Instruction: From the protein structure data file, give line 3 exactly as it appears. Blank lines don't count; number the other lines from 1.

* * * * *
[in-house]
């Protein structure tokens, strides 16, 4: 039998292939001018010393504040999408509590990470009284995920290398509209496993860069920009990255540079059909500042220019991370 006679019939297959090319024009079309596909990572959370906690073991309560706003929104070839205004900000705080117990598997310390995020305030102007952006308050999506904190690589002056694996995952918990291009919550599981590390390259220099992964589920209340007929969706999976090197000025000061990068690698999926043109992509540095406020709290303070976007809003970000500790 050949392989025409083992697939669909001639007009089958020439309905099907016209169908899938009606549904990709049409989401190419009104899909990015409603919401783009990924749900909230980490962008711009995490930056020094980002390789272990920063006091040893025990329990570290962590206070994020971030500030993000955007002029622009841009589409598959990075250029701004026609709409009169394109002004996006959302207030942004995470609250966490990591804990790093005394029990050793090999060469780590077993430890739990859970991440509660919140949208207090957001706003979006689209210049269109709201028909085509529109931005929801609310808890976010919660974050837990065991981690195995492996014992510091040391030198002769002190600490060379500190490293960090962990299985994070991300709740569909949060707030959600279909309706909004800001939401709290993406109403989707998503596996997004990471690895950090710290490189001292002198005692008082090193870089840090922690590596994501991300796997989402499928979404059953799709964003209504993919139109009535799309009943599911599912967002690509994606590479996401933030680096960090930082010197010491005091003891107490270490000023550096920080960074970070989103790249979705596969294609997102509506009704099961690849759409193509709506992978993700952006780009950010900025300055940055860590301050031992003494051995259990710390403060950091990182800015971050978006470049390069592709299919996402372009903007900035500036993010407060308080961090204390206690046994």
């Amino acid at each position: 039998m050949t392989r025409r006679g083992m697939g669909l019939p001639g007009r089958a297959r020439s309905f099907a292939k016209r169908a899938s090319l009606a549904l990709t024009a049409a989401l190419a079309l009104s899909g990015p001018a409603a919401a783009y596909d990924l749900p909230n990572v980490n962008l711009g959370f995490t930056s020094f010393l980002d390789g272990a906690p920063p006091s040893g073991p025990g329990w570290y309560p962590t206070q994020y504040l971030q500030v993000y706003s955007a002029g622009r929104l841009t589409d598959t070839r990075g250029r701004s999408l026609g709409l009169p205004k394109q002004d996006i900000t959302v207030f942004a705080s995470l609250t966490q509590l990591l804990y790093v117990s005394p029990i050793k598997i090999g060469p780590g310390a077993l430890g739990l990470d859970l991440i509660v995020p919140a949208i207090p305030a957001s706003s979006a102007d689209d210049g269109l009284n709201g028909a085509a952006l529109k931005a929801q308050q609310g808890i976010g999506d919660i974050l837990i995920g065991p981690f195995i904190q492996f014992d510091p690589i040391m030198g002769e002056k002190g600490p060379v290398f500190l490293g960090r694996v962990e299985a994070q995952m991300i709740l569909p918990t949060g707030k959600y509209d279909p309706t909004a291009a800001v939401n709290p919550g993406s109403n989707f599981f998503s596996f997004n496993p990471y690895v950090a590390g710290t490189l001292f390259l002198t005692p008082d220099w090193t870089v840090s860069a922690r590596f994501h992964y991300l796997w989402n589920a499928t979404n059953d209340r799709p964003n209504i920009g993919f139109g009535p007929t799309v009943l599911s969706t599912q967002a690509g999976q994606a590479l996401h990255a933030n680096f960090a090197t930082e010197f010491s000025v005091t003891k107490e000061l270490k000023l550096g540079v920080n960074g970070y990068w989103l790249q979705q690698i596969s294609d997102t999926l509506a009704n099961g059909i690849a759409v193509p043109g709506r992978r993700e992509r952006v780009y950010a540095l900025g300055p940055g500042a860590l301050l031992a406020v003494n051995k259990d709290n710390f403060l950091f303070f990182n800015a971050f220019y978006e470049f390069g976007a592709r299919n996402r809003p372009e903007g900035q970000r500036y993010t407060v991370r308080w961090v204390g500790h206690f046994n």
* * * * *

């Amino acid at each position: 039998m050949t392989r025409r006679g083992m697939g669909l019939p001639g007009r089958a297959r020439s309905f099907a292939k016209r169908a899938s090319l009606a549904l990709t024009a049409a989401l190419a079309l009104s899909g990015p001018a409603a919401a783009y596909d990924l749900p909230n990572v980490n962008l711009g959370f995490t930056s020094f010393l980002d390789g272990a906690p920063p006091s040893g073991p025990g329990w570290y309560p962590t206070q994020y504040l971030q500030v993000y706003s955007a002029g622009r929104l841009t589409d598959t070839r990075g250029r701004s999408l026609g709409l009169p205004k394109q002004d996006i900000t959302v207030f942004a705080s995470l609250t966490q509590l990591l804990y790093v117990s005394p029990i050793k598997i090999g060469p780590g310390a077993l430890g739990l990470d859970l991440i509660v995020p919140a949208i207090p305030a957001s706003s979006a102007d689209d210049g269109l009284n709201g028909a085509a952006l529109k931005a929801q308050q609310g808890i976010g999506d919660i974050l837990i995920g065991p981690f195995i904190q492996f014992d510091p690589i040391m030198g002769e002056k002190g600490p060379v290398f500190l490293g960090r694996v962990e299985a994070q995952m991300i709740l569909p918990t949060g707030k959600y509209d279909p309706t909004a291009a800001v939401n709290p919550g993406s109403n989707f599981f998503s596996f997004n496993p990471y690895v950090a590390g710290t490189l001292f390259l002198t005692p008082d220099w090193t870089v840090s860069a922690r590596f994501h992964y991300l796997w989402n589920a499928t979404n059953d209340r799709p964003n209504i920009g993919f139109g009535p007929t799309v009943l599911s969706t599912q967002a690509g999976q994606a590479l996401h990255a933030n680096f960090a090197t930082e010197f010491s000025v005091t003891k107490e000061l270490k000023l550096g540079v920080n960074g970070y990068w989103l790249q979705q690698i596969s294609d997102t999926l509506a009704n099961g059909i690849a759409v193509p043109g709506r992978r993700e992509r952006v780009y950010a540095l900025g300055p940055g500042a860590l301050l031992a406020v003494n051995k259990d709290n710390f403060l950091f303070f990182n800015a971050f220019y978006e470049f390069g976007a592709r299919n996402r809003p372009e903007g900035q970000r500036y993010t407060v991370r308080w961090v204390g500790h206690f046994n």